Social entrepreneurs are excellent at rallying people around a mission.
For example, Life Equals is a Kansas City-based company that energizes its employees around the idea of bringing nutrition to malnourished children all over the world. It does something powerful to people when they know they are working for a cause greater than themselves, and social entrepreneurs excel at this kind of motivation.
Unfortunately, many traditional companies fail to create the same level of motivation in their teams because they fail to inspire. Today, let’s look at five lessons that social entrepreneurs can teach traditional businesses about inspiring a team.
- People want more meaning, over more money. Yup, you read that right. More than a fat paycheck, people want work that has meaning. That’s not to say they’ll work for peanuts, but weaving your company’s meaning into your culture is a worthwhile endeavor.
- People want to become part of something bigger than themselves. In my early career, I worked with The Dave Ramsey Show. Everyday we were reminded that we were about the business of restoring hope. From client stories that decorated our walls, to the everyday conversations about why our work mattered, we were never allowed to forget that we were restoring lives.
- Offer opportunities to serve. On top of Dave Ramsey’s mission-driven work, he also pays his employees for 40 hours per year of volunteer time with an organization of their choosing. Paid volunteer programs like this are becoming more popular at companies because competitive job seekers are demanding this benefit.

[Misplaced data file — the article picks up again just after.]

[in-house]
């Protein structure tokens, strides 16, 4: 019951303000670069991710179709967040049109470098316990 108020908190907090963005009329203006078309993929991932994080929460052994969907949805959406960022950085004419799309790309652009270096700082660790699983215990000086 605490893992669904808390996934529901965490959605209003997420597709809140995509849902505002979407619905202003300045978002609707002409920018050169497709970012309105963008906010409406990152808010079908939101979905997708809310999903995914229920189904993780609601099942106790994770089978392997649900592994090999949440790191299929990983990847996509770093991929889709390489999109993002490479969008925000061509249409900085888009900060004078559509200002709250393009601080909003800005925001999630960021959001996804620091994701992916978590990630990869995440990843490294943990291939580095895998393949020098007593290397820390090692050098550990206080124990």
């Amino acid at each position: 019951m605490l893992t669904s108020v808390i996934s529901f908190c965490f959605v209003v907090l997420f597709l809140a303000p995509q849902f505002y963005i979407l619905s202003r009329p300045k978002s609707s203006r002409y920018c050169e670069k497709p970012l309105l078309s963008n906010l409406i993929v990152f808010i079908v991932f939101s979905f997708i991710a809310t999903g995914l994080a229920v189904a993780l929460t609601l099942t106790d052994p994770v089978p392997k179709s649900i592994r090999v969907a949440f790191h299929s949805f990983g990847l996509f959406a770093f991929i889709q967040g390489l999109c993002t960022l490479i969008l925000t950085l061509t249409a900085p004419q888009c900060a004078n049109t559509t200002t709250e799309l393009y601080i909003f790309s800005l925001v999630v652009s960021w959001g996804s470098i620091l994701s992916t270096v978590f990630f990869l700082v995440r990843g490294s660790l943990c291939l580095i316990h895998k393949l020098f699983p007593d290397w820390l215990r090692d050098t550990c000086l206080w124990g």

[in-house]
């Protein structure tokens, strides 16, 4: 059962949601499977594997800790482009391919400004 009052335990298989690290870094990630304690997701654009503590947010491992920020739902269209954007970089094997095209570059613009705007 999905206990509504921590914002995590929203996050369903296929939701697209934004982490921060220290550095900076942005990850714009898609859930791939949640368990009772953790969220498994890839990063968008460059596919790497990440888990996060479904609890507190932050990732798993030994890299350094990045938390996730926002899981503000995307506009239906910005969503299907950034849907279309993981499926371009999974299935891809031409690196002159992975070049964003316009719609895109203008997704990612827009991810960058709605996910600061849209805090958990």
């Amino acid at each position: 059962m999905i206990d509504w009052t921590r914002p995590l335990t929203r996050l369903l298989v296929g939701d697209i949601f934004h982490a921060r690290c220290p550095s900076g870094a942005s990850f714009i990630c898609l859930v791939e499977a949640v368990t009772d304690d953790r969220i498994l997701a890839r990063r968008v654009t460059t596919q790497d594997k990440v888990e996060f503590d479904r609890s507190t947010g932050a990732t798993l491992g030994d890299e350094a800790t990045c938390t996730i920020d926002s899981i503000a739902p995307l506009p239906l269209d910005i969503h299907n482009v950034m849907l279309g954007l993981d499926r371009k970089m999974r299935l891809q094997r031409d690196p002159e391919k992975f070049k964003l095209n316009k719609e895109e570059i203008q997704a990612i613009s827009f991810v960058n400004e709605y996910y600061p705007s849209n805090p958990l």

- Clearly articulate your community impact. Employees want to be involved in the charitable giving of your company. They also want to understand how it connects to your larger mission and how they can become a part of it. Thus, working to engage your team to be involved in the community is a valuable way to inspire them.
- Be genuine. Yes, it’s fun making money, but people also like to know that there’s more to a company’s leadership than money. Encourage your leaders to be genuinely open with the team about why they believe in the company mission and the way it does business.
By implementing these lessons from social entrepreneurship, you will set yourself up to recruit and retain some of the best employees on the market right now. Fail to do this, and you risk building an uninspired, unmotivated team.
Josh is the founder of Social Change Nation, whose mission and passion is to provide startup social entrepreneurs with the best possible resources and tools for growing their ventures. He hosts a podcast featuring interviews with the world’s leading change agents and creates online content to help startups make a dollar AND a difference.